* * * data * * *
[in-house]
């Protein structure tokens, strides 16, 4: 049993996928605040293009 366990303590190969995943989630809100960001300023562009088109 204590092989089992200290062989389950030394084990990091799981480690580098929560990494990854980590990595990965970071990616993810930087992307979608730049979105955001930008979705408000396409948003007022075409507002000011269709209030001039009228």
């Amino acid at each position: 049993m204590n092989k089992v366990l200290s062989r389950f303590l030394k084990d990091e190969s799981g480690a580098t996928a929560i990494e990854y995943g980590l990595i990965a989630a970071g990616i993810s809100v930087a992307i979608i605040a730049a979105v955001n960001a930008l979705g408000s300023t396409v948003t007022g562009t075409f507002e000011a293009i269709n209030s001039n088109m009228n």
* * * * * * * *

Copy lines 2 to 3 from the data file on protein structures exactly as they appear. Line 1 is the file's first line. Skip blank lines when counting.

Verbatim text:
């Protein structure tokens, strides 16, 4: 049993996928605040293009 366990303590190969995943989630809100960001300023562009088109 204590092989089992200290062989389950030394084990990091799981480690580098929560990494990854980590990595990965970071990616993810930087992307979608730049979105955001930008979705408000396409948003007022075409507002000011269709209030001039009228």
């Amino acid at each position: 049993m204590n092989k089992v366990l200290s062989r389950f303590l030394k084990d990091e190969s799981g480690a580098t996928a929560i990494e990854y995943g980590l990595i990965a989630a970071g990616i993810s809100v930087a992307i979608i605040a730049a979105v955001n960001a930008l979705g408000s300023t396409v948003t007022g562009t075409f507002e000011a293009i269709n209030s001039n088109m009228n």